A team from the Agency for Science, Technology and Research (A*STAR) has given a robot an artificial set of place and grid cells for it to build a mental map of its surroundings - demonstrating the robot's ability to navigate freely and instinctively like humans and animals. They let the robot freely roam around a 35 square-meter office space, and the results show that it ultimately functioned similarly to its biological counterparts. An area of improvement would be its ability to adapt to a constantly changing environment.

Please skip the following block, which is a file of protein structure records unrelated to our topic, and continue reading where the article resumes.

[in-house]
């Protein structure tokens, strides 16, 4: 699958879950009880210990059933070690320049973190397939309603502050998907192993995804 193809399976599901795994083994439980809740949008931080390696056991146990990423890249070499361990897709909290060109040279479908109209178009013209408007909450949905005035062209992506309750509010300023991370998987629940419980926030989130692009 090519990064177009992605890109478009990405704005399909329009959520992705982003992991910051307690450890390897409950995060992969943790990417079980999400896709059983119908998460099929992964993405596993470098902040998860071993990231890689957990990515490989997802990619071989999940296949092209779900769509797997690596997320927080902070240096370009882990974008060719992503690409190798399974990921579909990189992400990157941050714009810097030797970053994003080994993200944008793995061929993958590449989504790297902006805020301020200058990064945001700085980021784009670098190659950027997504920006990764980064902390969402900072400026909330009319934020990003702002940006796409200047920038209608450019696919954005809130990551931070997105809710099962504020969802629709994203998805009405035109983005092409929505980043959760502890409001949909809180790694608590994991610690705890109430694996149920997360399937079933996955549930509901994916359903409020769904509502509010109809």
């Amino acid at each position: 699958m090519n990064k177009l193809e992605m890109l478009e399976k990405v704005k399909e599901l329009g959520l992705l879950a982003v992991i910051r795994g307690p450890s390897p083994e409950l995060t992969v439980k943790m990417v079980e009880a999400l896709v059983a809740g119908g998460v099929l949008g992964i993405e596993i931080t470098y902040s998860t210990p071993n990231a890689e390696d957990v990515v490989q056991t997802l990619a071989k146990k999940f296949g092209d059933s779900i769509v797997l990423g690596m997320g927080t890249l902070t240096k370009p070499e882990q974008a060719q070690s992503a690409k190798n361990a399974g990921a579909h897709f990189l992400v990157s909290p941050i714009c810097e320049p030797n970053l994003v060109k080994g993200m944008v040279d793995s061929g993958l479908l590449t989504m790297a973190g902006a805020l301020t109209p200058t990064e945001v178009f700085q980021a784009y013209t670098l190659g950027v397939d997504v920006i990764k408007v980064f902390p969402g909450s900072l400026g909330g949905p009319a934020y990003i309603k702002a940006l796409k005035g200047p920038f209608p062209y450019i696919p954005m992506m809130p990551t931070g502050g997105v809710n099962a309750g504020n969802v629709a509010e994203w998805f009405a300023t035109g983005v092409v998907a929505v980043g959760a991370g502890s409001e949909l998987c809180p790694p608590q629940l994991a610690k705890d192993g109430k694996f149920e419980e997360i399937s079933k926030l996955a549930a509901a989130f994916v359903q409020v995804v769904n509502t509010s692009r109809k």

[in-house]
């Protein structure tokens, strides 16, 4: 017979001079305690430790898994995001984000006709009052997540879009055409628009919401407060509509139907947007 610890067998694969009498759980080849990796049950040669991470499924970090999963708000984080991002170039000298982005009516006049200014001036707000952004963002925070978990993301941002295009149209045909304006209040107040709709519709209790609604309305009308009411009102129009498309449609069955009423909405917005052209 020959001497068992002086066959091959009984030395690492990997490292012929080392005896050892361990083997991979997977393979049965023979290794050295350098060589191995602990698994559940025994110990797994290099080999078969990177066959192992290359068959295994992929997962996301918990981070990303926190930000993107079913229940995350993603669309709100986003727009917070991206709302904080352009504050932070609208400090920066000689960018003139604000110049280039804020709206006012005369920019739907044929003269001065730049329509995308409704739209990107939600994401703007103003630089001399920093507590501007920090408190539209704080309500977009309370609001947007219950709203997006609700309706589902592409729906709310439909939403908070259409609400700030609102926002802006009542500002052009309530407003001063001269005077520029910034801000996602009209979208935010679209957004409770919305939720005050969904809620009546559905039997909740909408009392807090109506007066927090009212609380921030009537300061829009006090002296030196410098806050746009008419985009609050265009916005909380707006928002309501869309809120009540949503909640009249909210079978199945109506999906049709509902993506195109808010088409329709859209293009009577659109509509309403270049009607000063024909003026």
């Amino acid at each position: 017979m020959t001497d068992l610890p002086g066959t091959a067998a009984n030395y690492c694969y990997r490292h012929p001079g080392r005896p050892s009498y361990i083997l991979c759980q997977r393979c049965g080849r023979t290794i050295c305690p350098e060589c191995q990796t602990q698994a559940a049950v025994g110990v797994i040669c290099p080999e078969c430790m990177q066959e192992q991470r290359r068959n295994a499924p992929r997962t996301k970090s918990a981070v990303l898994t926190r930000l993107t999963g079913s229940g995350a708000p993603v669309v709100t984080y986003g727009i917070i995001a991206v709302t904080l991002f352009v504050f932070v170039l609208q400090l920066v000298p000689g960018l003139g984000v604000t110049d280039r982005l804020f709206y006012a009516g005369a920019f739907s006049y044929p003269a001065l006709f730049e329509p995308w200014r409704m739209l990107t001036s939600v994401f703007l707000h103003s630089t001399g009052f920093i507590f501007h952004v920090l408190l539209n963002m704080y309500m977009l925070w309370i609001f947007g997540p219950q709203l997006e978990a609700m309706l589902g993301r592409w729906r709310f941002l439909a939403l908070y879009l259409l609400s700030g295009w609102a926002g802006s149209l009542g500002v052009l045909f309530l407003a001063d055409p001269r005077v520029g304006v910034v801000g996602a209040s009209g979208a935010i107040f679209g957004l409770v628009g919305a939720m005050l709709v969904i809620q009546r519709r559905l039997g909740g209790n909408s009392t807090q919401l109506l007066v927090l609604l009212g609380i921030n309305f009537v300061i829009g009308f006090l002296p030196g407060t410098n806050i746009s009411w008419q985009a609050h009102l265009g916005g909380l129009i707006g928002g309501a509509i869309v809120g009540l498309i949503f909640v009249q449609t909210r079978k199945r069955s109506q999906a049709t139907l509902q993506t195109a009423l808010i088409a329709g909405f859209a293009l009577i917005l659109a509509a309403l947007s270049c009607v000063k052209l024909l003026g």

As roboticists find more ways to integrate artificial neural networks into robots' functionalities, this study highlights the potential of creating robots that can mimic the complexity and subtlety of the biological brain. Oren Etzioni of the Allen Institute of Artificial Intelligence says that the research "seems like good work," and that the connection between neural networks are just as simple as those of synapses. Haizhou Li, the lead on the research, hopes that their work will help neuroscientists understand the functions of the brain's navigation system. Li says that "this will provide a solution to predict neural activities using mobile robots before conducting experiments on rats."